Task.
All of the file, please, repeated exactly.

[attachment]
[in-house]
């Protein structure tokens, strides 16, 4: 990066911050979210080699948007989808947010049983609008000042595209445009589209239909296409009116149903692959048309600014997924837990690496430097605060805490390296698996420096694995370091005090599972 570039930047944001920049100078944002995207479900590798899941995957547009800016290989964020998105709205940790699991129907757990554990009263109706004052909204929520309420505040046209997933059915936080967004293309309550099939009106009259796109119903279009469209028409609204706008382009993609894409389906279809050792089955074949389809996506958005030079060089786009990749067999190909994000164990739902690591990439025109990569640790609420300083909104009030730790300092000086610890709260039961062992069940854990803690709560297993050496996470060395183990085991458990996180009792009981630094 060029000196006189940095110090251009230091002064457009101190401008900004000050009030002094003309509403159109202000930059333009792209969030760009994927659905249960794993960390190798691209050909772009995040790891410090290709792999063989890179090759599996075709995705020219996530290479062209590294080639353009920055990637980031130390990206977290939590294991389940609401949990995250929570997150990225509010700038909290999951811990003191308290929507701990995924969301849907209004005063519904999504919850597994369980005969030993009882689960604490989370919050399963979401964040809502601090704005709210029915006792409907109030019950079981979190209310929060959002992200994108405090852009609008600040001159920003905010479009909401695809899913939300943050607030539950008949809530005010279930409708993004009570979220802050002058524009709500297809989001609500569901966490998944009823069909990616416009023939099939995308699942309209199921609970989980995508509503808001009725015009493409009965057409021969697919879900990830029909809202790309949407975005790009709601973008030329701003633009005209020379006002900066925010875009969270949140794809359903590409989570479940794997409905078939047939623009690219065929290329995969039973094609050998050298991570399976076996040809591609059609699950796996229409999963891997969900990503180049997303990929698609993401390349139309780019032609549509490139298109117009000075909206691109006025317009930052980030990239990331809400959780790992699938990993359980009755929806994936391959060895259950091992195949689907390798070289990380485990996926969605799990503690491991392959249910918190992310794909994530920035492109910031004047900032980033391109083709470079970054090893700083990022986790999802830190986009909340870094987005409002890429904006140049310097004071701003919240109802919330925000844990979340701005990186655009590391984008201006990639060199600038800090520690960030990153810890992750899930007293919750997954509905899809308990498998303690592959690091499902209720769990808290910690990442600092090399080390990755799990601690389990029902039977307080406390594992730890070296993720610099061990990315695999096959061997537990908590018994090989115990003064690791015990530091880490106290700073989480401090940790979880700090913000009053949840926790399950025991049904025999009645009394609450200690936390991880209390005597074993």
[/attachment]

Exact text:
[in-house]
């Protein structure tokens, strides 16, 4: 990066911050979210080699948007989808947010049983609008000042595209445009589209239909296409009116149903692959048309600014997924837990690496430097605060805490390296698996420096694995370091005090599972 570039930047944001920049100078944002995207479900590798899941995957547009800016290989964020998105709205940790699991129907757990554990009263109706004052909204929520309420505040046209997933059915936080967004293309309550099939009106009259796109119903279009469209028409609204706008382009993609894409389906279809050792089955074949389809996506958005030079060089786009990749067999190909994000164990739902690591990439025109990569640790609420300083909104009030730790300092000086610890709260039961062992069940854990803690709560297993050496996470060395183990085991458990996180009792009981630094 060029000196006189940095110090251009230091002064457009101190401008900004000050009030002094003309509403159109202000930059333009792209969030760009994927659905249960794993960390190798691209050909772009995040790891410090290709792999063989890179090759599996075709995705020219996530290479062209590294080639353009920055990637980031130390990206977290939590294991389940609401949990995250929570997150990225509010700038909290999951811990003191308290929507701990995924969301849907209004005063519904999504919850597994369980005969030993009882689960604490989370919050399963979401964040809502601090704005709210029915006792409907109030019950079981979190209310929060959002992200994108405090852009609008600040001159920003905010479009909401695809899913939300943050607030539950008949809530005010279930409708993004009570979220802050002058524009709500297809989001609500569901966490998944009823069909990616416009023939099939995308699942309209199921609970989980995508509503808001009725015009493409009965057409021969697919879900990830029909809202790309949407975005790009709601973008030329701003633009005209020379006002900066925010875009969270949140794809359903590409989570479940794997409905078939047939623009690219065929290329995969039973094609050998050298991570399976076996040809591609059609699950796996229409999963891997969900990503180049997303990929698609993401390349139309780019032609549509490139298109117009000075909206691109006025317009930052980030990239990331809400959780790992699938990993359980009755929806994936391959060895259950091992195949689907390798070289990380485990996926969605799990503690491991392959249910918190992310794909994530920035492109910031004047900032980033391109083709470079970054090893700083990022986790999802830190986009909340870094987005409002890429904006140049310097004071701003919240109802919330925000844990979340701005990186655009590391984008201006990639060199600038800090520690960030990153810890992750899930007293919750997954509905899809308990498998303690592959690091499902209720769990808290910690990442600092090399080390990755799990601690389990029902039977307080406390594992730890070296993720610099061990990315695999096959061997537990908590018994090989115990003064690791015990530091880490106290700073989480401090940790979880700090913000009053949840926790399950025991049904025999009645009394609450200690936390991880209390005597074993």